Everything Is Workable
A Zen Approach to Conflict Resolution
Diane Musho Hamilton
Conflict is going to be a part of your life—as long as you have relationships, a job, or dry cleaning to be picked up.
Bracing yourself against it won’t make it go away, but if you approach it consciously, you can navigate it in way that not only honors everyone involved but makes it a source of deep insight as well.
Seasoned mediator Diane Hamilton provides the skill set you need to engage conflict with wisdom and compassion, and even—sometimes—to be grateful for it. She teaches us how to:
- Cultivate the mirror-like quality of attention as your base
- Identify three personal conflict styles and determine which ones you fall into
- Recognize the three fundamental perspectives in any conflict situation and learn to inhabit each of them
- Turn conflicts in families, at work, and in every kind of interpersonal situation into win-win situations
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Everything Is Workable: A Zen Approach to Conflict Resolution
Most of us don’t like conflict. Usually, the conflicts we experience in our lives seem unfortunate and unnecessary, a disturbance to our peace and a waste of our precious time and energy. There are times when they become painfully destructive. If you have ever been estranged from a lover or friend, lost a business partner over a financial disagreement, or been driven from your home by political turmoil, you know how wrenching these upheavals are.
The simple, self-evident truth is that, however difficult, conflict is intrinsic to our human experience—in other words, it isn’t going away. It is part of the rich, gritty, and indispensable stuff of our lives. Every great novel, film, or memorable story revolves around conflict. Shakespeare’s great tragedies could not have been written without the intrigue and treachery, nor would they instruct us in the deep truths of human life.
The Buddha is known for his insight, serenity, and nonattachment, but his own life journey, like that of Jesus, was highly engaged with others and the challenges of conflict. After his awakening, the Buddha became a great spiritual teacher and also a leader to a community of practitioners. He advised the political leaders of his time, mediating and negotiating treaties on their behalf. In other words, the Buddha engaged fully in the world with others, acting politically and dealing with the challenges that arose in his own community.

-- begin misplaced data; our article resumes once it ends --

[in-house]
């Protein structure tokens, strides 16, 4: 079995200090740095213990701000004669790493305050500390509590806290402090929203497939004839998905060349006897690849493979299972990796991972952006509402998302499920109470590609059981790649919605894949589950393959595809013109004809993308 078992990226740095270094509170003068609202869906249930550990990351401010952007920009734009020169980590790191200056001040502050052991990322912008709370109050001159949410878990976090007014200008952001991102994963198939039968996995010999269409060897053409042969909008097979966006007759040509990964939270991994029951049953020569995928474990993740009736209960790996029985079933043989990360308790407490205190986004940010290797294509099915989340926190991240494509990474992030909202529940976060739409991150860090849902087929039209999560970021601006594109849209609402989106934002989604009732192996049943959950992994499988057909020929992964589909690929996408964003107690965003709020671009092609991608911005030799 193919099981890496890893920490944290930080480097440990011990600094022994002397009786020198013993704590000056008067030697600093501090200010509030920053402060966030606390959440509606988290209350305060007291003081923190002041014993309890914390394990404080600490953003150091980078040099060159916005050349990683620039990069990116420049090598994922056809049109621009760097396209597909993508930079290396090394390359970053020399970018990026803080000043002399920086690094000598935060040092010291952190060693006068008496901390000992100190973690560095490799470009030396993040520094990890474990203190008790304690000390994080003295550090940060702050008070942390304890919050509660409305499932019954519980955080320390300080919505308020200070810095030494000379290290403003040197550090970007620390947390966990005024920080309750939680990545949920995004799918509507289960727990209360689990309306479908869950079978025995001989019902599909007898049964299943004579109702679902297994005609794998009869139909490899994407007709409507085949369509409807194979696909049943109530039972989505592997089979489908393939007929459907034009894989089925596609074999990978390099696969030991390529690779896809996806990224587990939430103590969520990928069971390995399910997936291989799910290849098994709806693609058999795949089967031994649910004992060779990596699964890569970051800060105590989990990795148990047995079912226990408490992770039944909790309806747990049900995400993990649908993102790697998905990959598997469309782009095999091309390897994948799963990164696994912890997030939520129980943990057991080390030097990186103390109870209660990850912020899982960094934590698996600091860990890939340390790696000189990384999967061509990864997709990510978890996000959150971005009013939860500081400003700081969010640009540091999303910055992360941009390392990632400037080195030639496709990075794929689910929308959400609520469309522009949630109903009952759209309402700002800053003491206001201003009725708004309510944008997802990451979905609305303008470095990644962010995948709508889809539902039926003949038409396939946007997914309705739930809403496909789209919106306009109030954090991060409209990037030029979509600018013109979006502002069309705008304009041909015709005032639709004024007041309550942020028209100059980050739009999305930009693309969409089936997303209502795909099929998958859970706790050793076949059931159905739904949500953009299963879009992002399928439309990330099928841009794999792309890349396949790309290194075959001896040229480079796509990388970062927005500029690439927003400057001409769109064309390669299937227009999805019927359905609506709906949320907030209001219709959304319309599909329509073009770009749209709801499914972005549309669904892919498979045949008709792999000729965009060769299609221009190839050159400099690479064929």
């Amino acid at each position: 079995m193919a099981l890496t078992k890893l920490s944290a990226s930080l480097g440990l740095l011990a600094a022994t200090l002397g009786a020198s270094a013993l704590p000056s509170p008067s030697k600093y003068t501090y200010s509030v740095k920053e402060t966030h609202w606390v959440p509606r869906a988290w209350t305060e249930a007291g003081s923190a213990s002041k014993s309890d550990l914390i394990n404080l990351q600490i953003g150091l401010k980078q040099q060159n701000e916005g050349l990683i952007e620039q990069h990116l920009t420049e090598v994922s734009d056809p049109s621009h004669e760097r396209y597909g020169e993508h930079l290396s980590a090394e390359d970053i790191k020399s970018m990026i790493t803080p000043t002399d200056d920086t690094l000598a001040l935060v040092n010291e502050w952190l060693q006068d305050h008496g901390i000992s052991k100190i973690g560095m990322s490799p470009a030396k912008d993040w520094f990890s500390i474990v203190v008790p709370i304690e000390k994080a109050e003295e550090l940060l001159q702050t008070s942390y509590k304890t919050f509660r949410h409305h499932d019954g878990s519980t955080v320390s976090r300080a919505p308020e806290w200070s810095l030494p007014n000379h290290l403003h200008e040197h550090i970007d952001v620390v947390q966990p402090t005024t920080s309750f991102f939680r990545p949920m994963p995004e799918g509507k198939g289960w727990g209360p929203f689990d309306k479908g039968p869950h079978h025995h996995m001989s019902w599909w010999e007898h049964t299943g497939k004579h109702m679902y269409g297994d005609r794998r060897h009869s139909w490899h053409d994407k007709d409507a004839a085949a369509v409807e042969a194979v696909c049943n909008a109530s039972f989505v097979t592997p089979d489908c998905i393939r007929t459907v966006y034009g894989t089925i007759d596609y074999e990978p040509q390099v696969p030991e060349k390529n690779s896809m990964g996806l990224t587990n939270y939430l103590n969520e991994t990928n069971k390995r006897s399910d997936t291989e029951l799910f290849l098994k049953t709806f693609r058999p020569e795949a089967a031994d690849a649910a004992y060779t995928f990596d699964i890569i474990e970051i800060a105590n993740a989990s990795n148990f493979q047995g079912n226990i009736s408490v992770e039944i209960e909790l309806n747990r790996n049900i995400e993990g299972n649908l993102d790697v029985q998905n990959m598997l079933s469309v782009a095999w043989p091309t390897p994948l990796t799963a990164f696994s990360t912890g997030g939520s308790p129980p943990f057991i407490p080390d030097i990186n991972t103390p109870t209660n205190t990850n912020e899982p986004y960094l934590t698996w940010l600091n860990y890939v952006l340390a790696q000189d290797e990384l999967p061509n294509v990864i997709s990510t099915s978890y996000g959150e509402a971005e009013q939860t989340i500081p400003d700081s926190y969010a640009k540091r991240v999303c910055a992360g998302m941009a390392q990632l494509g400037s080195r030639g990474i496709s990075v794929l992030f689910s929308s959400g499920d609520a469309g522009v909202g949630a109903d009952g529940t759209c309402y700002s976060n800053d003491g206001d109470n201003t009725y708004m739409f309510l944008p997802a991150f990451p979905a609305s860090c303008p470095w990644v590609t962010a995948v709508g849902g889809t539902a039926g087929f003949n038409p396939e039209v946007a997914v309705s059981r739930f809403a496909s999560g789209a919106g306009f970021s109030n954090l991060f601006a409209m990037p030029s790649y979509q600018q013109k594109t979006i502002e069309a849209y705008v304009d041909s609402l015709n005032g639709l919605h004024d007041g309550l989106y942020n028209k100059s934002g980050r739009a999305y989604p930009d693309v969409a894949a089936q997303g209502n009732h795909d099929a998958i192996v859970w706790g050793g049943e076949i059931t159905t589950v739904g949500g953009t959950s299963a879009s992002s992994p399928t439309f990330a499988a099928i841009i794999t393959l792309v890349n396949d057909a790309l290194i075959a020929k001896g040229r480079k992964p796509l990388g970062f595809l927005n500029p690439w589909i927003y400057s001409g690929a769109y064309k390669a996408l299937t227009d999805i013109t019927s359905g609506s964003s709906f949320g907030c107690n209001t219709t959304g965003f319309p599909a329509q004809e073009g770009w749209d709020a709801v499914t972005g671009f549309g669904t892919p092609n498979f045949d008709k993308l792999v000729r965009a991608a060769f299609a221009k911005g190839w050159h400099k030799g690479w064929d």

A little-known part of his story is that at the end of his life, a war broke out between his clan and the neighboring one across the river over water rights, and his entire village was destroyed. I wonder what that was like for someone with such great realization. He had taught his followers to deeply accept the conditions of life, not to resist or cling to ideas of how they wished the world would be. He practiced accepting reality on its terms and working with it directly, manifesting wisdom and compassion in ever-changing circumstances. But he must have also been very sad.
His Holiness the Dalai Lama is another example of someone who exemplifies the equanimity of spiritual practice while working with intractable, long-term conflict. As a spiritual leader, he also maintains the difficult political task of leading Tibetans in exile and working to influence China and the rest of the world on their behalf. Mahatma Gandhi and Martin Luther King, Jr., are other role models of deep spiritual discipline and political skill, as are Nelson Mandela, Desmond Tutu, and Aung San Suu Kyi.
While our own challenges may seem insignificant by comparison, they aren’t. When we have a conflict with those around us, we are given an opportunity to practice transforming that conflict into patience, mutual understanding, and creativity. When we use the opportunity, we contribute to the shared endeavor of learning how to live peacefully with each other. This is one of the greatest challenges of the global human community, and each one of our individual efforts makes a difference in our collective evolution.
From Crisis to Possibility
To learn to transform conflict, we must let go of the notion that something or someone is wrong or bad. This belief creates fundamental resistance, and it is the first obstacle to working with conflict. We can shift our point of view to see that conflicts, like dreams, may possess an elegant intelligence that expresses truths we may not want to see clearly. For example, an old pattern needs to be abandoned or a relationship needs to grow or change. We can, with practice, learn to see this intelligence at work and respond creatively and constructively. The conflict isn’t the problem; our response to it is.
When a conflict erupts in our lives, it has the potential to invigorate us, to disrupt our habitual patterns, and to compel us to learn something new. Conflicts interrupt life as usual, and we are catapulted into the unknown, into a space of open possibility filled with electric tension.